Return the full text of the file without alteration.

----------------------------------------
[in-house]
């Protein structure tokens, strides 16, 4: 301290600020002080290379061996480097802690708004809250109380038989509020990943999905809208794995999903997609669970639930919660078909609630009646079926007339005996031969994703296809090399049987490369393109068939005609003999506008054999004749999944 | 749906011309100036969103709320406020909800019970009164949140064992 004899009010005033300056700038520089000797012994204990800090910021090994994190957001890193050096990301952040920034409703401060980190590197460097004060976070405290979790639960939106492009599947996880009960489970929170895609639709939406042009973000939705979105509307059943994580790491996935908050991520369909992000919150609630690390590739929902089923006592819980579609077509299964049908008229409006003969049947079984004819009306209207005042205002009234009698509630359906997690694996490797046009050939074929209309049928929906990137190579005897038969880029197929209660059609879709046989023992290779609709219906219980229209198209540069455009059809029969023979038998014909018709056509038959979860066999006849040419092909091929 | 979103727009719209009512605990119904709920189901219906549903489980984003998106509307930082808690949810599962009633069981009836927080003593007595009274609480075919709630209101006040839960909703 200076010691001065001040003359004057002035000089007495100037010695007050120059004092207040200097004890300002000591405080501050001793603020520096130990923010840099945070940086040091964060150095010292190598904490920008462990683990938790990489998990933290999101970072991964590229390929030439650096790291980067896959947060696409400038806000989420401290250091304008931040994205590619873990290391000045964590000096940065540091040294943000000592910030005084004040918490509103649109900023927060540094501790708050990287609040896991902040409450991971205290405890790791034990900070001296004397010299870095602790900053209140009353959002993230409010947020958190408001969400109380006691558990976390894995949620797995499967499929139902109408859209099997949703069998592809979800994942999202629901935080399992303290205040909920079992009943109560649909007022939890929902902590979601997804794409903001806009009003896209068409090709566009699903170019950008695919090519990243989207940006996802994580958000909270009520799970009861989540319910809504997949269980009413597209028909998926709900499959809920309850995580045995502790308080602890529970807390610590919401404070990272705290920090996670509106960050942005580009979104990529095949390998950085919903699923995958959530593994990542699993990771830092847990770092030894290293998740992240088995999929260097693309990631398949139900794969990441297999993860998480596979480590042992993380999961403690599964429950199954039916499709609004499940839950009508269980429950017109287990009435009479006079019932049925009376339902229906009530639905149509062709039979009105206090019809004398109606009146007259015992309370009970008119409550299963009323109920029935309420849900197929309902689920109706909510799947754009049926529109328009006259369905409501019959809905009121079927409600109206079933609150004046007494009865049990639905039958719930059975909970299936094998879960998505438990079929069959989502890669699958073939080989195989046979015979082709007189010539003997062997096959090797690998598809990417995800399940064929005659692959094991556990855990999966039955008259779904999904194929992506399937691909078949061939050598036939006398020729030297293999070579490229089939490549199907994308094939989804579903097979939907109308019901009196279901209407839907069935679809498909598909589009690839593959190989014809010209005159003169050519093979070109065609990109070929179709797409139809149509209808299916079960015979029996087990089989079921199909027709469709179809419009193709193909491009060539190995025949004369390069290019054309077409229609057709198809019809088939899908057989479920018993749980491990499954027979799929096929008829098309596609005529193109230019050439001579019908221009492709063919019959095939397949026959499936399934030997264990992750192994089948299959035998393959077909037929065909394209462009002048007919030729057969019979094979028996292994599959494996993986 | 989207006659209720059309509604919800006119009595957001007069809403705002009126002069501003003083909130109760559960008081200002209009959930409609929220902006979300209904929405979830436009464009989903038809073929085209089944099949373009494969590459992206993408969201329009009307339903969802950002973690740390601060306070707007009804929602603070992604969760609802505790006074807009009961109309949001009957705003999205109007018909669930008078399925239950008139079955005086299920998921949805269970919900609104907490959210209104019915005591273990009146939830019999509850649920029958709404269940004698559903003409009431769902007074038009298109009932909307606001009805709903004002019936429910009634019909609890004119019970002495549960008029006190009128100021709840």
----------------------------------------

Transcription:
[in-house]
């Protein structure tokens, strides 16, 4: 301290600020002080290379061996480097802690708004809250109380038989509020990943999905809208794995999903997609669970639930919660078909609630009646079926007339005996031969994703296809090399049987490369393109068939005609003999506008054999004749999944 | 749906011309100036969103709320406020909800019970009164949140064992 004899009010005033300056700038520089000797012994204990800090910021090994994190957001890193050096990301952040920034409703401060980190590197460097004060976070405290979790639960939106492009599947996880009960489970929170895609639709939406042009973000939705979105509307059943994580790491996935908050991520369909992000919150609630690390590739929902089923006592819980579609077509299964049908008229409006003969049947079984004819009306209207005042205002009234009698509630359906997690694996490797046009050939074929209309049928929906990137190579005897038969880029197929209660059609879709046989023992290779609709219906219980229209198209540069455009059809029969023979038998014909018709056509038959979860066999006849040419092909091929 | 979103727009719209009512605990119904709920189901219906549903489980984003998106509307930082808690949810599962009633069981009836927080003593007595009274609480075919709630209101006040839960909703 200076010691001065001040003359004057002035000089007495100037010695007050120059004092207040200097004890300002000591405080501050001793603020520096130990923010840099945070940086040091964060150095010292190598904490920008462990683990938790990489998990933290999101970072991964590229390929030439650096790291980067896959947060696409400038806000989420401290250091304008931040994205590619873990290391000045964590000096940065540091040294943000000592910030005084004040918490509103649109900023927060540094501790708050990287609040896991902040409450991971205290405890790791034990900070001296004397010299870095602790900053209140009353959002993230409010947020958190408001969400109380006691558990976390894995949620797995499967499929139902109408859209099997949703069998592809979800994942999202629901935080399992303290205040909920079992009943109560649909007022939890929902902590979601997804794409903001806009009003896209068409090709566009699903170019950008695919090519990243989207940006996802994580958000909270009520799970009861989540319910809504997949269980009413597209028909998926709900499959809920309850995580045995502790308080602890529970807390610590919401404070990272705290920090996670509106960050942005580009979104990529095949390998950085919903699923995958959530593994990542699993990771830092847990770092030894290293998740992240088995999929260097693309990631398949139900794969990441297999993860998480596979480590042992993380999961403690599964429950199954039916499709609004499940839950009508269980429950017109287990009435009479006079019932049925009376339902229906009530639905149509062709039979009105206090019809004398109606009146007259015992309370009970008119409550299963009323109920029935309420849900197929309902689920109706909510799947754009049926529109328009006259369905409501019959809905009121079927409600109206079933609150004046007494009865049990639905039958719930059975909970299936094998879960998505438990079929069959989502890669699958073939080989195989046979015979082709007189010539003997062997096959090797690998598809990417995800399940064929005659692959094991556990855990999966039955008259779904999904194929992506399937691909078949061939050598036939006398020729030297293999070579490229089939490549199907994308094939989804579903097979939907109308019901009196279901209407839907069935679809498909598909589009690839593959190989014809010209005159003169050519093979070109065609990109070929179709797409139809149509209808299916079960015979029996087990089989079921199909027709469709179809419009193709193909491009060539190995025949004369390069290019054309077409229609057709198809019809088939899908057989479920018993749980491990499954027979799929096929008829098309596609005529193109230019050439001579019908221009492709063919019959095939397949026959499936399934030997264990992750192994089948299959035998393959077909037929065909394209462009002048007919030729057969019979094979028996292994599959494996993986 | 989207006659209720059309509604919800006119009595957001007069809403705002009126002069501003003083909130109760559960008081200002209009959930409609929220902006979300209904929405979830436009464009989903038809073929085209089944099949373009494969590459992206993408969201329009009307339903969802950002973690740390601060306070707007009804929602603070992604969760609802505790006074807009009961109309949001009957705003999205109007018909669930008078399925239950008139079955005086299920998921949805269970919900609104907490959210209104019915005591273990009146939830019999509850649920029958709404269940004698559903003409009431769902007074038009298109009932909307606001009805709903004002019936429910009634019909609890004119019970002495549960008029006190009128100021709840």